What’s Doing in Brussels After the Attacks
BRUSSELS— On March 22 of this year, bombs packed with nails were detonated in coordinated strikes at the city’s airport and a metro station. Including the three attackers, 35 people were killed by two blasts at the Brussels airport departure area around 8 a.m. and one in the Maalbeek metro station shortly after 9.
International travel warnings to avoid Belgium came swiftly while residents were told to avoid “unnecessary movement.”
Brussels, which had undergone a lockdown eight days after the November 13, 2015 terrorist attacks in Paris that killed 130 people, had begun to recover from what the newspaper Haaretz had described as “an atmosphere of war.” Life had come to a complete standstill. The few shops, cafés, and hotels that remained open reported a 90% decline in business despite the lack of competition.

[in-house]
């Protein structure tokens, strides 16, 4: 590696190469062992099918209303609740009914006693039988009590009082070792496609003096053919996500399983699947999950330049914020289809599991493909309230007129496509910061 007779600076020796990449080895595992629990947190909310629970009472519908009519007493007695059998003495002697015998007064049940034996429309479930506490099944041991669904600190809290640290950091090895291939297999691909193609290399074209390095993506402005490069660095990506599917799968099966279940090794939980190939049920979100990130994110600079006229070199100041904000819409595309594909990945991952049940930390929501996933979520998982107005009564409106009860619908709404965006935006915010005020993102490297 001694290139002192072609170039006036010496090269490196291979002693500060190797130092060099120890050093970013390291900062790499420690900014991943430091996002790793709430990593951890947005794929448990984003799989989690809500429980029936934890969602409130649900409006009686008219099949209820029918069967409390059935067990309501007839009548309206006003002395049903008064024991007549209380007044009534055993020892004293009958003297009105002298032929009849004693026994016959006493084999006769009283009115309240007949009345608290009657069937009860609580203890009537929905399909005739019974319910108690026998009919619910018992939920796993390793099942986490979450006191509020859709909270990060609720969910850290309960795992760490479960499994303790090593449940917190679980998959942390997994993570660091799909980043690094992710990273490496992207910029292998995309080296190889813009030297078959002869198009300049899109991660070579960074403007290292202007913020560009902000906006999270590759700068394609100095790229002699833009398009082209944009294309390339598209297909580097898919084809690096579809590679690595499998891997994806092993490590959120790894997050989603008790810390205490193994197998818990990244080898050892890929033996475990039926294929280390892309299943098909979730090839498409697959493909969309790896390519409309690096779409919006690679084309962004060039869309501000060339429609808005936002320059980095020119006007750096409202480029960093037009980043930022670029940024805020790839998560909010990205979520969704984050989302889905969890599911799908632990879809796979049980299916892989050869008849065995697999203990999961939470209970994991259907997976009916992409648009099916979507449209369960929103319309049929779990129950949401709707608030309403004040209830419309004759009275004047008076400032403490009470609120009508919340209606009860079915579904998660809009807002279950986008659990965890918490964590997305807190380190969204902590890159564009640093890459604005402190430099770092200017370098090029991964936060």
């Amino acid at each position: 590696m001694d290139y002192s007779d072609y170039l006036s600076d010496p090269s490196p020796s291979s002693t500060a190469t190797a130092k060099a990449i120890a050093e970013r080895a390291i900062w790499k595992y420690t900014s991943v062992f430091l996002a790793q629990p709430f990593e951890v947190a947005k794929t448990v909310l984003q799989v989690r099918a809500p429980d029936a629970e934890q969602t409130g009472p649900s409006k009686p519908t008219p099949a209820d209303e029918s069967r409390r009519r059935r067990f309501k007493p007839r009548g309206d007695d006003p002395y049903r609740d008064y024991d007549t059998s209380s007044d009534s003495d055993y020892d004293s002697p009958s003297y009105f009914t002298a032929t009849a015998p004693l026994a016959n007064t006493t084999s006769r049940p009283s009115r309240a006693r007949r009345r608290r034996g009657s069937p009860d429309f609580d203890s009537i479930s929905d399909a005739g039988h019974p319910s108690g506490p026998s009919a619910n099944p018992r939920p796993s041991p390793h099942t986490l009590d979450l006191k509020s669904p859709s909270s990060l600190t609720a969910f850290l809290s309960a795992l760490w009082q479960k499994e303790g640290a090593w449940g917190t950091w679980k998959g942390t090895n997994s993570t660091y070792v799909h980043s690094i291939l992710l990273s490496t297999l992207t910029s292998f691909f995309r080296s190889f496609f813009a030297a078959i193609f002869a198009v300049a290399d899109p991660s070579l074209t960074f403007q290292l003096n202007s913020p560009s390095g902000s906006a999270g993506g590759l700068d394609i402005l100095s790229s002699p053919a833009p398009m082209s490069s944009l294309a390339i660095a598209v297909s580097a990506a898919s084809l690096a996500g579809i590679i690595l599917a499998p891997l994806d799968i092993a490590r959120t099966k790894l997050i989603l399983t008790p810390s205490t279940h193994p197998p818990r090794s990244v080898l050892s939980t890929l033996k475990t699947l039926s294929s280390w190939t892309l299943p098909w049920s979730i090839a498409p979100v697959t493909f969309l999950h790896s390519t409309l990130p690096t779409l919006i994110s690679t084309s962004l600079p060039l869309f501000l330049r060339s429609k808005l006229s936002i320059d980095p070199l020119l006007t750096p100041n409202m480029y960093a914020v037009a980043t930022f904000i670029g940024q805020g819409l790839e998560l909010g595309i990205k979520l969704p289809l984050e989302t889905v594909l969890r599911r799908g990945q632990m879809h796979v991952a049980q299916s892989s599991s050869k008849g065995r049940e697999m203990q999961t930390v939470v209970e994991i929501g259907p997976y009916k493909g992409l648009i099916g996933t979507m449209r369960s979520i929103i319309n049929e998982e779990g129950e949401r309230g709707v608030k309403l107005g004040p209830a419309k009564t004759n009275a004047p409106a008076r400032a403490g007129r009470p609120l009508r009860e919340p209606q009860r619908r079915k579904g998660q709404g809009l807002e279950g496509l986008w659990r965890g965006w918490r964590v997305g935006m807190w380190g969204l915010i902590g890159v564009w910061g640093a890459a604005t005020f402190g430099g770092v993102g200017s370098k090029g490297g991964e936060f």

Remembering the 1985 terrorist attacks in Rome and Vienna quite vividly, I felt, as a citizen of the European Union, that I had to do something, despite living in New York City.
I got on a plane, Brussels Airlines Flight 502 from New York to Brussels, despite the protestations of friends and family.
Not surprisingly, my flight was far from full although not as empty as in prior days; the Brussels Airlines agent told me that, in the period since flights had resumed after the bombing, the flights had been going out completely empty in business class and not very full in coach.
The cabin crew working in business on my flight had fortunately not been at the airport that fateful day (a dozen Brussels Airlines passengers in the terminal were injured that day as were five staff; one staff member remains in hospital, due to serious burns, at the time of publication). “It is very very sad,” one flight attendant said to me after learning of my mission.
Roughly two weeks after the attacks, I stood at the entrance to the Brussel Centraal, the Brussels Central Station, one of the three main railway stations in Belgium. Armed soldiers with machine guns were keeping watch outside the entrance although they were not stopping or questioning those who entered. Inside, it was quieter than usual, but trains were running and locals – tourists were noticeably absent – were going about their routines.